Gold Star Families: Exhibit looks at those left behind
Fifty years ago, families in Connecticut hugged their sons, siblings and husbands for the final time. Expectations of reunions never came to pass, as their loved ones died in Vietnam. And when the sad news came, many cried in silence.
The growing unpopularity of the war made it difficult to share their grief or celebrate the lives of the heroes they had lost.
These families have now been given a voice. The Vietnam Gold Star Families 50th Commemoration Project, a new educational exhibit, will make its debut at the Trumbull Library this Friday, May 22, thanks to a grant by the Trumbull Rotary Club. It will be on display for the next month. The exhibit will then travel across the state, including stops at schools, libraries and a special two-day event at the Air National Guard Base in East Granby in July.
The “Gold Star” concept dates back to World War I, when families would place a gold star in their window to honor those who had died in combat. The project to honor Gold Star families from the Vietnam era started as an assignment in Professor Mary Collins’ nonfiction workshop class at Central Connecticut State University. Students interviewed family members and transformed these transcripts into powerful first-person essays. These co-authored stories shed light, often for the first time, on what our neighbors endured at the time and in the 50 years since the war. The project is a colloborative effort between the CCSU nonfiction writing seminar and the Veterans History Project.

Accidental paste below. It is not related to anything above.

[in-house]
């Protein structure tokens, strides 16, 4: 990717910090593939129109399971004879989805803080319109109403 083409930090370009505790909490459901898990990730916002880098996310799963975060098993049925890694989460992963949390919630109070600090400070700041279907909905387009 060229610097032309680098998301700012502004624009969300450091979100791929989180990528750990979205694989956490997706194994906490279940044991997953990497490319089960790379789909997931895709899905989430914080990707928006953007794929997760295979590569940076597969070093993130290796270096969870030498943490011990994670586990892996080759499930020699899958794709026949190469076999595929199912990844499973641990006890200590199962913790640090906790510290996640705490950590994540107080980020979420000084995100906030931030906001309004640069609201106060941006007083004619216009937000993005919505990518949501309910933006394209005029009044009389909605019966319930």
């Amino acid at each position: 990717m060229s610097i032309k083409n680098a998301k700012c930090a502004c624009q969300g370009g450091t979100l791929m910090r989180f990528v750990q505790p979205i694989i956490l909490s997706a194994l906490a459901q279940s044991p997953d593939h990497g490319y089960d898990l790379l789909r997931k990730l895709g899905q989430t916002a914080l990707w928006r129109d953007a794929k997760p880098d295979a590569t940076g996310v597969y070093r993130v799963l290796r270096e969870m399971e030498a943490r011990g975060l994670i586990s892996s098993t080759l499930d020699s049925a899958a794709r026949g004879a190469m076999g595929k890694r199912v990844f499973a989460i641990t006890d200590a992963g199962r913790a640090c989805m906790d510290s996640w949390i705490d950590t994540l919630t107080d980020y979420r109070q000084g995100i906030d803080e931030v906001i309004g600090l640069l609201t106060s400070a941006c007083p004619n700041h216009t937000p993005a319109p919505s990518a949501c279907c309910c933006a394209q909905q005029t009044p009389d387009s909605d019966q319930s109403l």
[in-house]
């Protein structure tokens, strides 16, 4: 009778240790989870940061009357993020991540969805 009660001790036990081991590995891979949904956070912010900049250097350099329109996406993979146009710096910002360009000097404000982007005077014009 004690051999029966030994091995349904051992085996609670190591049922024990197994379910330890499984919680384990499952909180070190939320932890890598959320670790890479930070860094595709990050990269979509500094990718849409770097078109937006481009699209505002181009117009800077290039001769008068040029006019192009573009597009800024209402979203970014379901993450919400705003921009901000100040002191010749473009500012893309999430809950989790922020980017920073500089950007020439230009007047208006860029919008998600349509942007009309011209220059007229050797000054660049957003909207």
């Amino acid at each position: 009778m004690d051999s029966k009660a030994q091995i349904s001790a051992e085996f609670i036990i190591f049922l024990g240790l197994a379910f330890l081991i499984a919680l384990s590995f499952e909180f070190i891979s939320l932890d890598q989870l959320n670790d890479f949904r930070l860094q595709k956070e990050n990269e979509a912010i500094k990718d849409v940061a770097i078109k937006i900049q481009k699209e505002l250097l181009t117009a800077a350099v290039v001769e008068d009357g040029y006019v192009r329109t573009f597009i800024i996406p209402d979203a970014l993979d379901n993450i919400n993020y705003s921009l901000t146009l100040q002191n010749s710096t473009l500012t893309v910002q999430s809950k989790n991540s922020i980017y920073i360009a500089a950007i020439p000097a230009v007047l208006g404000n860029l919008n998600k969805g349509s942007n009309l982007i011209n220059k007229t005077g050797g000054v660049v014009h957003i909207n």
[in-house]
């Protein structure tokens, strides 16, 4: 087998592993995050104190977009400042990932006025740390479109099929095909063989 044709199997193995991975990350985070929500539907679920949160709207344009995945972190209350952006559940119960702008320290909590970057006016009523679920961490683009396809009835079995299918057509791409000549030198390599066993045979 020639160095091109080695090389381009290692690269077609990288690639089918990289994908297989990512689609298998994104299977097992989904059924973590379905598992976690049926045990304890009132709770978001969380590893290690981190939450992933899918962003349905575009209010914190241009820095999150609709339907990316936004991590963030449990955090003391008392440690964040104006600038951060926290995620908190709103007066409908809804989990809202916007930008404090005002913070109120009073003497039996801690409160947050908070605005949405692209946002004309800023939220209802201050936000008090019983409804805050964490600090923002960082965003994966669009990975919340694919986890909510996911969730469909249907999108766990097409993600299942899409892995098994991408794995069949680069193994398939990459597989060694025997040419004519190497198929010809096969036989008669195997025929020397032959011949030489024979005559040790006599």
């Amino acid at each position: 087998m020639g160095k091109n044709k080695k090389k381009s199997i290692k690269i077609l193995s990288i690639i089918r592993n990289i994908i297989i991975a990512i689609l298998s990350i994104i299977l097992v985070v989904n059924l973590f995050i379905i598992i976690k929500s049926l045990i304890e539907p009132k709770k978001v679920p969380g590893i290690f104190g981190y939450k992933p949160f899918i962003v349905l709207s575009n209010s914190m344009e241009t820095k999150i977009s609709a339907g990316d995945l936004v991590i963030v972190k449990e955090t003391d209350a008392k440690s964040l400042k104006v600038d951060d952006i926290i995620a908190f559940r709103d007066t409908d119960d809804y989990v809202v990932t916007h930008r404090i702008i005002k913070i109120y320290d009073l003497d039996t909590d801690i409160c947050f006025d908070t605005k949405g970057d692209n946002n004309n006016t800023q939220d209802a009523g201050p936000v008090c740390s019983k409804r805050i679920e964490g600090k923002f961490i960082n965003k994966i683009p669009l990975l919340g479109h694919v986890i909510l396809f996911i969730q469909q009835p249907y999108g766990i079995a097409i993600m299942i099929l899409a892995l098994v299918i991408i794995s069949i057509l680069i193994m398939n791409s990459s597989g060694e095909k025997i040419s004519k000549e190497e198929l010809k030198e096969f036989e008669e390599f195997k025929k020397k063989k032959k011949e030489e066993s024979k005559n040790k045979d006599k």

Unlike other initiatives, the Gold Star exhibit does not focus on the men who died, but rather the people left behind.
“Few people understand what these families went through,” Collins notes. “Even at funerals, people came up to them saying, ‘Your son never should have gone.’ Not surprisingly, they’ve kept a lot to themselves over the years.”
These stories have now been told, honoring these families and their fallen heroes 50 years later. This compelling, six-panel traveling exhibit is open to the public at the Trumbull Library from May 22 through the end of June.
“This exhibit would not have been possible without Trumbull,” Collins explained. “Members of the Trumbull Rotary Club gave from the heart. They asked for nothing in return, it was so moving.”
In addition to personal donations made by individual members, the club provided a $5,000 grant to help create the exhibition.
“We do everything we can to honor veterans and their families,” noted Karen DelVecchio, president of the Trumbull Rotary Club. “Our club motto is ‘service above self,’ and these heroes who serve our country exemplify that.”
In addition to this grant, the Trumbull Rotary volunteers and supports Wounded Warriors, Homes for the Brave and served as the founding sponsor of Habitat for Heroes, a program launched by Habitat for Humanity that builds homes for returning veterans in our community.
This educational exhibit is a great way for neighbors, families and individuals to learn more about those who served our country in Vietnam and pay tribute to their lives, according to the Rotary. For more information about the Vietnam Gold Star Families 50th Commemoration Project, contact Mary Collins at email@example.com or 860-817-0131.